As a photographer, I love contrast. Perhaps that’s why I’m intrigued by contrast in real life events as well as in photographic compositions. This week I had to deal with my share of both, as did many of my cohorts in the photo industry who traveled from the East Coast to Anaheim, California (and vise versa) in order to attend the Photo Marketing Association (PMA) 2010 trade show. There were plenty of high-contrast photos on display at the show, as well as notable contrasts between last year’s exhibitor list and this year’s (Canon did not have a booth at the show for the first time in decades. More on that in my upcoming show report). But those contrasts palled in comparison to how rapidly it went from sunny and productive days in Anaheim to snowy and destructive days in New York.
It all started on Friday, as I left NYC on a beautiful, clear evening and headed towards the Long Beach Airport six hours away in Southern California. I arrived 2hrs late during a rainstorm, humming an Albert Hammond song from way back “It never rains in California, but girl, don’t they warn ya. It pours, man it pours!” Despite the late hour, Hertz had stayed open just for me. But then the clerk on duty (thank you for staying around!) broke the news that, despite my reservation, were no compact cars available. He then “forced” me to drive away in a brand-new Lincoln Town Car (with free GPS) at the same compact-car price. (Darn! What if my clients saw me in that car and thought they were paying me too much? ☺ )
Since parking near the convention center was pricey and difficult (Who’s goofy idea was it to put a convention center a block away from Disneyland?), I took the show shuttle back and forth to the convention center for the next three days and hardly used the car. By Monday evening, 16 edited-and-posted video interviews later, I finally had a chance to relax for more than the twenty minutes I spent on Saturday and Sunday nights watching the awesome Disney fireworks show from the hotel parking lot.
What’s a tired journalist with a gassed up limo to do with a free Monday evening in Anaheim? Having never been to downtown LA or Hollywood, a road trip sounded like a good plan. My first surprise came when I typed “Hollywood Blvd” into the GPS and received the following dire prediction: “36 min to destination, No Traffic. Or 1hr 50 min with traffic.” Wow! Obviously, the traffic nightmare I’d heard about in LA all my life is so common that they hard wire it into the GPS! As an optimist I’m inclined to see the road half empty and not half full, so as it was already 7pm I predicted it would take me an hour or so to get to get from Anaheim to downtown LA. I was way off, and only 35 minutes later I was there! (Traffic in LA? Not on my trip!) For the next two hours I drove around Hollywood, Melrose Place (yes, I punched 90210 into the GPS, but got an error message.), and even moved West down Ventura Blvd. Strangely, the streets and sidewalks were empty, and most shops closed up by 9pm. No where near as active as a typical Monday night on the upper West Side of Manhattan. After checking out all the sights and seeing none of the stars, I headed back to Anaheim on an empty highway.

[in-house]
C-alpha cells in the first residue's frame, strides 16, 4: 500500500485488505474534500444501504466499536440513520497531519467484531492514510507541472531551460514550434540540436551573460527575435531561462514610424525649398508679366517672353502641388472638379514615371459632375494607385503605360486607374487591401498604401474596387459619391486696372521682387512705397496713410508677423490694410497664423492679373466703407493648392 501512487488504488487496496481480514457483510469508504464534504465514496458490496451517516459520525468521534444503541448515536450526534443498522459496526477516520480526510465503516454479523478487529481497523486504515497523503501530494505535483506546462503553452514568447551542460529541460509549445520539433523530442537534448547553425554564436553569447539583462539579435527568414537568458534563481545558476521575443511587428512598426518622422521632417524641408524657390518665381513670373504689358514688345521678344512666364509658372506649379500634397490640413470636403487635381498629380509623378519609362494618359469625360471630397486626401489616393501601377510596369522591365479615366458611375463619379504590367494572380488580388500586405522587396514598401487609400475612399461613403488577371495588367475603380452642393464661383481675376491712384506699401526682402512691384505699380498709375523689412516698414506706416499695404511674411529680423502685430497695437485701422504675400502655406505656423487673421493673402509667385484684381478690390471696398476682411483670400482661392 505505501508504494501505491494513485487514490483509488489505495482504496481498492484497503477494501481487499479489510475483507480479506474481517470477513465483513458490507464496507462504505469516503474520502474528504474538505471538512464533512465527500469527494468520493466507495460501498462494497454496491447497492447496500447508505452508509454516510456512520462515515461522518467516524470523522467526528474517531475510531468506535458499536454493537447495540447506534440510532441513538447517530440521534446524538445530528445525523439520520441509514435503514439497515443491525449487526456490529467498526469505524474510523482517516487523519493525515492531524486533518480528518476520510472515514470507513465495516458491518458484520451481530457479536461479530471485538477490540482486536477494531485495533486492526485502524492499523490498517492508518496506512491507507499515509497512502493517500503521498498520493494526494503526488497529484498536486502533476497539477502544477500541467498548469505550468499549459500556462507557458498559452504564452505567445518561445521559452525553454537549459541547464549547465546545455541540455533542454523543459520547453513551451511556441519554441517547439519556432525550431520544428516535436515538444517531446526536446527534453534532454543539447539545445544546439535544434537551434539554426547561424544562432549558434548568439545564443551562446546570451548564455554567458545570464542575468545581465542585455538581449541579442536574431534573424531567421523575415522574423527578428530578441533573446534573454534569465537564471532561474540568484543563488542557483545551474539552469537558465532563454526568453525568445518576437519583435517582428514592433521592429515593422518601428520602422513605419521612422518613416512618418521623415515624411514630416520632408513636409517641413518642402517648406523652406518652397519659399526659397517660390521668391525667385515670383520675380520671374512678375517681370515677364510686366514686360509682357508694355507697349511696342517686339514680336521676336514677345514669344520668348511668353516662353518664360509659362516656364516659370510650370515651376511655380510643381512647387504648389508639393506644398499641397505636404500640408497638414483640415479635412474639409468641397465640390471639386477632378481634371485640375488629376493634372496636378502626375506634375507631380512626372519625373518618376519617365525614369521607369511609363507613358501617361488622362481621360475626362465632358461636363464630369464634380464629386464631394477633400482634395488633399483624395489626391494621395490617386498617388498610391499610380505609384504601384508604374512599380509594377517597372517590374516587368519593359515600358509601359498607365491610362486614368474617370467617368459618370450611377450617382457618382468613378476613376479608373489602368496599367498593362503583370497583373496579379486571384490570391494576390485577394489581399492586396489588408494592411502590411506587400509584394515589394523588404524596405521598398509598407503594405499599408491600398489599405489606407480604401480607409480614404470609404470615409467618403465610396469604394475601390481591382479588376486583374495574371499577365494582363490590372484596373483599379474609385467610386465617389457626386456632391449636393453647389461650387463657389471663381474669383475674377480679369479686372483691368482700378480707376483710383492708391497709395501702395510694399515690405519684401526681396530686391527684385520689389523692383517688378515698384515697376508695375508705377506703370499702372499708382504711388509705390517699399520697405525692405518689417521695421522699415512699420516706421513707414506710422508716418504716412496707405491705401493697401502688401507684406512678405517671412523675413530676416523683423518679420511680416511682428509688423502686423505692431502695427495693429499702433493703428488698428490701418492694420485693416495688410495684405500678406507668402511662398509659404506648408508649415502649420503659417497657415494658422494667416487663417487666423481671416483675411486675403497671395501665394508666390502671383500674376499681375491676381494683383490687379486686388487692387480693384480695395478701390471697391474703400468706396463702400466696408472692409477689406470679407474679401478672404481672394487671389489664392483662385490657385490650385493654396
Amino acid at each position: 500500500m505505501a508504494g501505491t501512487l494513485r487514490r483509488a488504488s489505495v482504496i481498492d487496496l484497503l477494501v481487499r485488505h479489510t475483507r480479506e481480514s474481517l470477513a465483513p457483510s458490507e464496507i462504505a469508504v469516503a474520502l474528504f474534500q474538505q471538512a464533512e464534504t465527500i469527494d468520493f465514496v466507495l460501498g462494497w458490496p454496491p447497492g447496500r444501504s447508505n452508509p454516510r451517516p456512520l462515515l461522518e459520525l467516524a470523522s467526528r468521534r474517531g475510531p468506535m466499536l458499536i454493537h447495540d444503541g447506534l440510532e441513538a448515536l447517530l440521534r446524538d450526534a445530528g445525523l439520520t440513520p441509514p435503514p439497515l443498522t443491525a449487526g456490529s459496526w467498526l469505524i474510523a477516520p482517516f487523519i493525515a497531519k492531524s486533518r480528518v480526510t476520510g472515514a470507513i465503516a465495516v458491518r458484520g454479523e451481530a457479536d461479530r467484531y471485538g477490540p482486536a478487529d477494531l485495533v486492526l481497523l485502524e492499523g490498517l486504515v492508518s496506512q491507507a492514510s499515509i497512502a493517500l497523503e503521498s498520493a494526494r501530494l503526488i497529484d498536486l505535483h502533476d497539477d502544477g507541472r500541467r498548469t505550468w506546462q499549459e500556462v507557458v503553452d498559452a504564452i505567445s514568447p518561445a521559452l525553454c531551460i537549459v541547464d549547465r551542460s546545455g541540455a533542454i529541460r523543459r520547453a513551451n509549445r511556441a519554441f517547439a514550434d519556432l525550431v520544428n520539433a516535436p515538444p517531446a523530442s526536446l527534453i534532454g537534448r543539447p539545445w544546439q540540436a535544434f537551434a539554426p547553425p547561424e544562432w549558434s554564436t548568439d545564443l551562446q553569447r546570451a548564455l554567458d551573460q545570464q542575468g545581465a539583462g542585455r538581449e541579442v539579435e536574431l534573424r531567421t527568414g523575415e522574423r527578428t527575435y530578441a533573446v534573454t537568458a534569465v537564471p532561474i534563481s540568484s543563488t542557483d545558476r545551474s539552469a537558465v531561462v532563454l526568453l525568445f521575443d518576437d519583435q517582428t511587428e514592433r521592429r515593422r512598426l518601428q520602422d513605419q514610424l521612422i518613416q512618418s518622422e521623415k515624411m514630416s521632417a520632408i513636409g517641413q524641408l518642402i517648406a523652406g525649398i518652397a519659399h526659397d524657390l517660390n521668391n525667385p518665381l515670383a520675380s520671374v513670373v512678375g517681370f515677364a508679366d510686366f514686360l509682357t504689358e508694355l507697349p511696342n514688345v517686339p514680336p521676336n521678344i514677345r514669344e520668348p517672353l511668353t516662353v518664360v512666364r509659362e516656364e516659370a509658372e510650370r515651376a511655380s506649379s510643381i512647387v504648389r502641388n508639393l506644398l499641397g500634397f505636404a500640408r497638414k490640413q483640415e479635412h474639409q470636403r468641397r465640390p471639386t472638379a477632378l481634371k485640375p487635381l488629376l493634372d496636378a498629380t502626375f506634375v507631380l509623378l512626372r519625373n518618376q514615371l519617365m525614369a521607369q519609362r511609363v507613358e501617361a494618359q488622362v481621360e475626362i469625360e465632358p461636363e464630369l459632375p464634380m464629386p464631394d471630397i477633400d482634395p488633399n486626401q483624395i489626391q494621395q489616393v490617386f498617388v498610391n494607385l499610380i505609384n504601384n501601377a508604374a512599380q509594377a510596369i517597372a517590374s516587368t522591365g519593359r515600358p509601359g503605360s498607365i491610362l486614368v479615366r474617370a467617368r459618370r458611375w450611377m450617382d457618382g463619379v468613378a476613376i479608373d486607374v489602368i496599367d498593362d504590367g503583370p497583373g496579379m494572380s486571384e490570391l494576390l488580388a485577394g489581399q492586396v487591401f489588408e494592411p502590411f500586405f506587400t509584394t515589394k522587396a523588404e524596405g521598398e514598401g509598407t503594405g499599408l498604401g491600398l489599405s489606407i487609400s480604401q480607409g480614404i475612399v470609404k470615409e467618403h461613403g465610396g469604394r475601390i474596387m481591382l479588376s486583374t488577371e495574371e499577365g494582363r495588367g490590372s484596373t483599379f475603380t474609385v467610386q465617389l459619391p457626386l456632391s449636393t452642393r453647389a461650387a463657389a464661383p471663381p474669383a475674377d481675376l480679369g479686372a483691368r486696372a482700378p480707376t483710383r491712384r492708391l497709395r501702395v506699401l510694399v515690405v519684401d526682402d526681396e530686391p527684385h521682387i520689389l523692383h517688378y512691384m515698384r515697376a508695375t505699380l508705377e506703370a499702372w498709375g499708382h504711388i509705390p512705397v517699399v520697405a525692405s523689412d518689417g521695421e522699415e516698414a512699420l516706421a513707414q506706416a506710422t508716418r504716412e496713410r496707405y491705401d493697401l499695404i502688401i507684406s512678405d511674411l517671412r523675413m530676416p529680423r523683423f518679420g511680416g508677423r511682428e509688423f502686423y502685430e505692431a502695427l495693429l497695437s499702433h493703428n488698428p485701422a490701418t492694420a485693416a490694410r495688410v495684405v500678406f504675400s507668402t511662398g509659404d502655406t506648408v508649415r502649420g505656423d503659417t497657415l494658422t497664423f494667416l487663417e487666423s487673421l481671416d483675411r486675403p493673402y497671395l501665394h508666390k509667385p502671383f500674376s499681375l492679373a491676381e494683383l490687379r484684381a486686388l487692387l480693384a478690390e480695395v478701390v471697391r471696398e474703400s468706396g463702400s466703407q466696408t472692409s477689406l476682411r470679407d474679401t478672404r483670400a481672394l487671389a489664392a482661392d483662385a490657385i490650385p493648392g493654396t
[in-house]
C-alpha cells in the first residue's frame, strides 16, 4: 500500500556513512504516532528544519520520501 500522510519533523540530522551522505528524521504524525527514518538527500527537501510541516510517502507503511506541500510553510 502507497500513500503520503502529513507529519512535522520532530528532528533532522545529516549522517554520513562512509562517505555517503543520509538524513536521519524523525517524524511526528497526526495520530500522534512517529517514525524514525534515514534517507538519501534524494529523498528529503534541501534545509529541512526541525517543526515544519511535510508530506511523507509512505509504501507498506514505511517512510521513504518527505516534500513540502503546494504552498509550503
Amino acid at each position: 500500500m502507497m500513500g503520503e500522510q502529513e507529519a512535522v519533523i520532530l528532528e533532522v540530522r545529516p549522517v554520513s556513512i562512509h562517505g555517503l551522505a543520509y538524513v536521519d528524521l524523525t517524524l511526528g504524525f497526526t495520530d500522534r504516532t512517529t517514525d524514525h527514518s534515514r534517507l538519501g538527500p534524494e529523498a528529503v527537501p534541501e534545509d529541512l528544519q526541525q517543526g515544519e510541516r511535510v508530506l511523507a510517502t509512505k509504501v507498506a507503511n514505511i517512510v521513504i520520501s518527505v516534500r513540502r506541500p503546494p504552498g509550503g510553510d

What a difference a day makes.
Exactly 24 hours after I cruised past the Kodak Theater in LA on Monday night, I was bouncing around in a holding pattern waiting to land at JFK in what appeared to be a blizzard. It turned to rain a few hundred feet above the runway, but the dire weather caused a run on rental cars, and by the time I arrived there were no rentals left (and Hertz wasn’t giving out Town Cars). I was forced to use my multi-train backup plan: (1) JFK shuttle to Jamaica station, Queens. 2) LIRR to Penn station, Manhattan. 3) Two subways to Grand Central station. 4) Metro North RR to Beacon NY.) Normally, that combo takes about 2.5 hours, but snow buildup on the tracks slowed us down, and by the time I got to Beacon it was 1:30am. There was also 8 inches of heavy snow on the ground blizzard conditions. Kudos to my brother Kevin, who braved the 10 mile trip to the station in his truck and I got me home at 2pm. As I was too wired to sleep, I decided to clear the snow from my 200 feet long driveway for an hour before hitting the sack.